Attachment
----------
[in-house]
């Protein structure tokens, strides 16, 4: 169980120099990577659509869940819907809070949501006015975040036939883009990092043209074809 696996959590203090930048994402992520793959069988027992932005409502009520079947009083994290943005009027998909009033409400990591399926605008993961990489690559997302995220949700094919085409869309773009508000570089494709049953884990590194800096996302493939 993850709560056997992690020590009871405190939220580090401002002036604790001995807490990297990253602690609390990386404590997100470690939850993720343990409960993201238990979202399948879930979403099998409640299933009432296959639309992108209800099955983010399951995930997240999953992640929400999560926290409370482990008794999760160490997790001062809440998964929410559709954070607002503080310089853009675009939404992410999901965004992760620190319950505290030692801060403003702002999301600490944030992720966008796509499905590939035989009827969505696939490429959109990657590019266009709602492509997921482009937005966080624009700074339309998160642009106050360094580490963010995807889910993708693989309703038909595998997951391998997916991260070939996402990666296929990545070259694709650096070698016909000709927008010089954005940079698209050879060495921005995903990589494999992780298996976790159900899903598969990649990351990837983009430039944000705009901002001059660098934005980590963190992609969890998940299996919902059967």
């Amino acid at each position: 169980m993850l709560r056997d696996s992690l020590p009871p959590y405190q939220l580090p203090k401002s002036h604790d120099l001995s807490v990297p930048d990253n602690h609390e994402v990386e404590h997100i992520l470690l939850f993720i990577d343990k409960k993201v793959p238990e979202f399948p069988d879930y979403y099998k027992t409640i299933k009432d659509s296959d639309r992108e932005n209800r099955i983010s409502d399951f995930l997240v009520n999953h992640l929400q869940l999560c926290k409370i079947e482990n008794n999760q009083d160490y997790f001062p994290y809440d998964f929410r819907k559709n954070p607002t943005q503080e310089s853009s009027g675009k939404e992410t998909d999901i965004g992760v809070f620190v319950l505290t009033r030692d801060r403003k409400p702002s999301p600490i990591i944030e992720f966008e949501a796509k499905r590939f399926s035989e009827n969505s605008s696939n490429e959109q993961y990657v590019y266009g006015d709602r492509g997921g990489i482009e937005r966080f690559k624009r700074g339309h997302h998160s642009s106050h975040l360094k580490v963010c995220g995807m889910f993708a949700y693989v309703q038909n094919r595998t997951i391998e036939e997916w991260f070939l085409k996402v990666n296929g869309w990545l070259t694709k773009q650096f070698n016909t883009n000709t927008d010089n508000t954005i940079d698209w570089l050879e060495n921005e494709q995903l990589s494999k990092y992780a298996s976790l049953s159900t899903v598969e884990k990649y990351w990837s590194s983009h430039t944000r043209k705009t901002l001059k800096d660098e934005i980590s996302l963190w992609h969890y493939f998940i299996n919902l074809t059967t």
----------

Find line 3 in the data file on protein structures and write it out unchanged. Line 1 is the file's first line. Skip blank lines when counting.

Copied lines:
């Amino acid at each position: 169980m993850l709560r056997d696996s992690l020590p009871p959590y405190q939220l580090p203090k401002s002036h604790d120099l001995s807490v990297p930048d990253n602690h609390e994402v990386e404590h997100i992520l470690l939850f993720i990577d343990k409960k993201v793959p238990e979202f399948p069988d879930y979403y099998k027992t409640i299933k009432d659509s296959d639309r992108e932005n209800r099955i983010s409502d399951f995930l997240v009520n999953h992640l929400q869940l999560c926290k409370i079947e482990n008794n999760q009083d160490y997790f001062p994290y809440d998964f929410r819907k559709n954070p607002t943005q503080e310089s853009s009027g675009k939404e992410t998909d999901i965004g992760v809070f620190v319950l505290t009033r030692d801060r403003k409400p702002s999301p600490i990591i944030e992720f966008e949501a796509k499905r590939f399926s035989e009827n969505s605008s696939n490429e959109q993961y990657v590019y266009g006015d709602r492509g997921g990489i482009e937005r966080f690559k624009r700074g339309h997302h998160s642009s106050h975040l360094k580490v963010c995220g995807m889910f993708a949700y693989v309703q038909n094919r595998t997951i391998e036939e997916w991260f070939l085409k996402v990666n296929g869309w990545l070259t694709k773009q650096f070698n016909t883009n000709t927008d010089n508000t954005i940079d698209w570089l050879e060495n921005e494709q995903l990589s494999k990092y992780a298996s976790l049953s159900t899903v598969e884990k990649y990351w990837s590194s983009h430039t944000r043209k705009t901002l001059k800096d660098e934005i980590s996302l963190w992609h969890y493939f998940i299996n919902l074809t059967t």